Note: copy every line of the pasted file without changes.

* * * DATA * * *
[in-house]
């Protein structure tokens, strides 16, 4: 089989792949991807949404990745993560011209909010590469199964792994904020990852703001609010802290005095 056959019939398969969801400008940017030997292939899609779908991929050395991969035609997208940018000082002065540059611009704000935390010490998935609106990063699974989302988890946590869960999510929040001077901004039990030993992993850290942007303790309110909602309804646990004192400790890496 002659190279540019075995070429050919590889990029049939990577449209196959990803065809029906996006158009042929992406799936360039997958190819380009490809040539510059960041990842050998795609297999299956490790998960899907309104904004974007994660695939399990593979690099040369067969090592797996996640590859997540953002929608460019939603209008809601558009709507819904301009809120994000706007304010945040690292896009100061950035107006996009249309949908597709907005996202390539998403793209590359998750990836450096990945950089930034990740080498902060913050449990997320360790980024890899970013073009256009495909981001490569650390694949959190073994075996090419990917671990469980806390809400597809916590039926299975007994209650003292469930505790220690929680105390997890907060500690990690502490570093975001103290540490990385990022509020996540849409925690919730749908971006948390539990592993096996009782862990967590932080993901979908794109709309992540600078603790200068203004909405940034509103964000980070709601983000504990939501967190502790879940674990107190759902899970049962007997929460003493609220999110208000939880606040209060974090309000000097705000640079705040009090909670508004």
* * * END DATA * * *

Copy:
[in-house]
């Protein structure tokens, strides 16, 4: 089989792949991807949404990745993560011209909010590469199964792994904020990852703001609010802290005095 056959019939398969969801400008940017030997292939899609779908991929050395991969035609997208940018000082002065540059611009704000935390010490998935609106990063699974989302988890946590869960999510929040001077901004039990030993992993850290942007303790309110909602309804646990004192400790890496 002659190279540019075995070429050919590889990029049939990577449209196959990803065809029906996006158009042929992406799936360039997958190819380009490809040539510059960041990842050998795609297999299956490790998960899907309104904004974007994660695939399990593979690099040369067969090592797996996640590859997540953002929608460019939603209008809601558009709507819904301009809120994000706007304010945040690292896009100061950035107006996009249309949908597709907005996202390539998403793209590359998750990836450096990945950089930034990740080498902060913050449990997320360790980024890899970013073009256009495909981001490569650390694949959190073994075996090419990917671990469980806390809400597809916590039926299975007994209650003292469930505790220690929680105390997890907060500690990690502490570093975001103290540490990385990022509020996540849409925690919730749908971006948390539990592993096996009782862990967590932080993901979908794109709309992540600078603790200068203004909405940034509103964000980070709601983000504990939501967190502790879940674990107190759902899970049962007997929460003493609220999110208000939880606040209060974090309000000097705000640079705040009090909670508004």